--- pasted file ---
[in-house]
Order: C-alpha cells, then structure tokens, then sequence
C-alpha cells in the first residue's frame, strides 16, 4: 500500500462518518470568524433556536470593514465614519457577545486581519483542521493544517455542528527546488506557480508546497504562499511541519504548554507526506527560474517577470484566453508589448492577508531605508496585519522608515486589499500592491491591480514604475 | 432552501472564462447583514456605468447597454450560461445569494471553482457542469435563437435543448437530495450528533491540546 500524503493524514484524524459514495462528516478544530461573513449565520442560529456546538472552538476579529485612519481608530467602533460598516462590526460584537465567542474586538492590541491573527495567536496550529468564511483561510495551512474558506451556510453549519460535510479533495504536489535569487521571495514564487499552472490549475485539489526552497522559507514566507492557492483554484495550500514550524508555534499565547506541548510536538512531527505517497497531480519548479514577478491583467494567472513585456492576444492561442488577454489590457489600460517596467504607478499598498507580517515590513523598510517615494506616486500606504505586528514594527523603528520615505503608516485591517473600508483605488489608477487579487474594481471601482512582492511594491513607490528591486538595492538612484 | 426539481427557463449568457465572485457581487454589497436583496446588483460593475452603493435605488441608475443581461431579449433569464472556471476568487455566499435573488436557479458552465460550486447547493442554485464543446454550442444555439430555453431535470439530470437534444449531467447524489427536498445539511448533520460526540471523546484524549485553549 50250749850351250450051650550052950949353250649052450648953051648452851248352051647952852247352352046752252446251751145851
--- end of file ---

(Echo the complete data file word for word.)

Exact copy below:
[in-house]
Order: C-alpha cells, then structure tokens, then sequence
C-alpha cells in the first residue's frame, strides 16, 4: 500500500462518518470568524433556536470593514465614519457577545486581519483542521493544517455542528527546488506557480508546497504562499511541519504548554507526506527560474517577470484566453508589448492577508531605508496585519522608515486589499500592491491591480514604475 | 432552501472564462447583514456605468447597454450560461445569494471553482457542469435563437435543448437530495450528533491540546 500524503493524514484524524459514495462528516478544530461573513449565520442560529456546538472552538476579529485612519481608530467602533460598516462590526460584537465567542474586538492590541491573527495567536496550529468564511483561510495551512474558506451556510453549519460535510479533495504536489535569487521571495514564487499552472490549475485539489526552497522559507514566507492557492483554484495550500514550524508555534499565547506541548510536538512531527505517497497531480519548479514577478491583467494567472513585456492576444492561442488577454489590457489600460517596467504607478499598498507580517515590513523598510517615494506616486500606504505586528514594527523603528520615505503608516485591517473600508483605488489608477487579487474594481471601482512582492511594491513607490528591486538595492538612484 | 426539481427557463449568457465572485457581487454589497436583496446588483460593475452603493435605488441608475443581461431579449433569464472556471476568487455566499435573488436557479458552465460550486447547493442554485464543446454550442444555439430555453431535470439530470437534444449531467447524489427536498445539511448533520460526540471523546484524549485553549 50250749850351250450051650550052950949353250649052450648953051648452851248352051647952852247352352046752252446251751145851